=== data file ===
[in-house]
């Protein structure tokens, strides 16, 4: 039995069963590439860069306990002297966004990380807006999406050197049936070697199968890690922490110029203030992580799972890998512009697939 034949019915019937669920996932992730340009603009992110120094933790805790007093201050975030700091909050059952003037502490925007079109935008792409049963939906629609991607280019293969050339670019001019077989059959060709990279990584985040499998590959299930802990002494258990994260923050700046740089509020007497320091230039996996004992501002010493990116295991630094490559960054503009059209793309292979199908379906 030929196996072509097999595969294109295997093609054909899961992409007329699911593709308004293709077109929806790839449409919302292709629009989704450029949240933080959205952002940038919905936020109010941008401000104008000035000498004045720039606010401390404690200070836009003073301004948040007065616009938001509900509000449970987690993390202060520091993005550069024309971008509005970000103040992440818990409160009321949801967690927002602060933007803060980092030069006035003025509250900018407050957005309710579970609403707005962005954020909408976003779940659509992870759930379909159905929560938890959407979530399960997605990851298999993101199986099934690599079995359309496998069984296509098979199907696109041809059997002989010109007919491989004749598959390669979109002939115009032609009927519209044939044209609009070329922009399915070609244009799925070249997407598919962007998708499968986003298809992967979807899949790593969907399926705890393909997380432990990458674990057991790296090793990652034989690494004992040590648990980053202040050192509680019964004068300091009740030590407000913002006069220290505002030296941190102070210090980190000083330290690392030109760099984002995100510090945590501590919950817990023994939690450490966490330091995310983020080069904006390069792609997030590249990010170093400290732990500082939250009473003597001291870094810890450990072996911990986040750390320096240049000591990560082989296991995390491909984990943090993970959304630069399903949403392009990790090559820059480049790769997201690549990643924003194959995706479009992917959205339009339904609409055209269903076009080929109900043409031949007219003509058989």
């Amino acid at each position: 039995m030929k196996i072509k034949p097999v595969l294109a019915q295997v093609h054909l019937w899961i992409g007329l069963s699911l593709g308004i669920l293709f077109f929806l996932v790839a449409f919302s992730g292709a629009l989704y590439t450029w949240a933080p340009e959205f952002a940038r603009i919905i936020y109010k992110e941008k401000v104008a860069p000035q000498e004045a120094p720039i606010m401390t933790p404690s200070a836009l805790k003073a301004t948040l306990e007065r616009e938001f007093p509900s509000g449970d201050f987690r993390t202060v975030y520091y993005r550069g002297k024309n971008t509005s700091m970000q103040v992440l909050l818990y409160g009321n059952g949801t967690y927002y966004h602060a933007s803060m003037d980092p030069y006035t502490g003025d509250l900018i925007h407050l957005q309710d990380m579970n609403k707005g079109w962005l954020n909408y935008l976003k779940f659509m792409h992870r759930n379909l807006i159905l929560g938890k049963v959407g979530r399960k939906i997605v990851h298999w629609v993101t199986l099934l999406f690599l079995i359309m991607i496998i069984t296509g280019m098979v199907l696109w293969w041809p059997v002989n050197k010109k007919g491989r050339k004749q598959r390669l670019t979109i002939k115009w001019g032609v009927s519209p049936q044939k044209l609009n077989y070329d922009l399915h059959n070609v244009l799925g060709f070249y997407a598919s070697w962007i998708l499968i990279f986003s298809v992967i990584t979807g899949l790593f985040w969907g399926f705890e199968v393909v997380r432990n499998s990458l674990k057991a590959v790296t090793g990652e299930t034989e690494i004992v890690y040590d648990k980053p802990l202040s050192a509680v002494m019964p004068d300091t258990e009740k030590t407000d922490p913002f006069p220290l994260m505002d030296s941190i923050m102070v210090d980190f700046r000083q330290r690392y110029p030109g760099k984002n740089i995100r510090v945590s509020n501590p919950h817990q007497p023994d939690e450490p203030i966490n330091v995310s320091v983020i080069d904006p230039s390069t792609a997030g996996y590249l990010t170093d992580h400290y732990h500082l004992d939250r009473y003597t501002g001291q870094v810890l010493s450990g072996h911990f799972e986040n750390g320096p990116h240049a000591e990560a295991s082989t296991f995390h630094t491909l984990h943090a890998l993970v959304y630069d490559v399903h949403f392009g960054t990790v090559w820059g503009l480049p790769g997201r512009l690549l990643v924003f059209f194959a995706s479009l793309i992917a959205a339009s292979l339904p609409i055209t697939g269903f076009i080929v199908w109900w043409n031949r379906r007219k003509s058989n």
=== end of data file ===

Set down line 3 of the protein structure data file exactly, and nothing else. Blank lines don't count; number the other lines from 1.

């Amino acid at each position: 039995m030929k196996i072509k034949p097999v595969l294109a019915q295997v093609h054909l019937w899961i992409g007329l069963s699911l593709g308004i669920l293709f077109f929806l996932v790839a449409f919302s992730g292709a629009l989704y590439t450029w949240a933080p340009e959205f952002a940038r603009i919905i936020y109010k992110e941008k401000v104008a860069p000035q000498e004045a120094p720039i606010m401390t933790p404690s200070a836009l805790k003073a301004t948040l306990e007065r616009e938001f007093p509900s509000g449970d201050f987690r993390t202060v975030y520091y993005r550069g002297k024309n971008t509005s700091m970000q103040v992440l909050l818990y409160g009321n059952g949801t967690y927002y966004h602060a933007s803060m003037d980092p030069y006035t502490g003025d509250l900018i925007h407050l957005q309710d990380m579970n609403k707005g079109w962005l954020n909408y935008l976003k779940f659509m792409h992870r759930n379909l807006i159905l929560g938890k049963v959407g979530r399960k939906i997605v990851h298999w629609v993101t199986l099934l999406f690599l079995i359309m991607i496998i069984t296509g280019m098979v199907l696109w293969w041809p059997v002989n050197k010109k007919g491989r050339k004749q598959r390669l670019t979109i002939k115009w001019g032609v009927s519209p049936q044939k044209l609009n077989y070329d922009l399915h059959n070609v244009l799925g060709f070249y997407a598919s070697w962007i998708l499968i990279f986003s298809v992967i990584t979807g899949l790593f985040w969907g399926f705890e199968v393909v997380r432990n499998s990458l674990k057991a590959v790296t090793g990652e299930t034989e690494i004992v890690y040590d648990k980053p802990l202040s050192a509680v002494m019964p004068d300091t258990e009740k030590t407000d922490p913002f006069p220290l994260m505002d030296s941190i923050m102070v210090d980190f700046r000083q330290r690392y110029p030109g760099k984002n740089i995100r510090v945590s509020n501590p919950h817990q007497p023994d939690e450490p203030i966490n330091v995310s320091v983020i080069d904006p230039s390069t792609a997030g996996y590249l990010t170093d992580h400290y732990h500082l004992d939250r009473y003597t501002g001291q870094v810890l010493s450990g072996h911990f799972e986040n750390g320096p990116h240049a000591e990560a295991s082989t296991f995390h630094t491909l984990h943090a890998l993970v959304y630069d490559v399903h949403f392009g960054t990790v090559w820059g503009l480049p790769g997201r512009l690549l990643v924003f059209f194959a995706s479009l793309i992917a959205a339009s292979l339904p609409i055209t697939g269903f076009i080929v199908w109900w043409n031949r379906r007219k003509s058989n």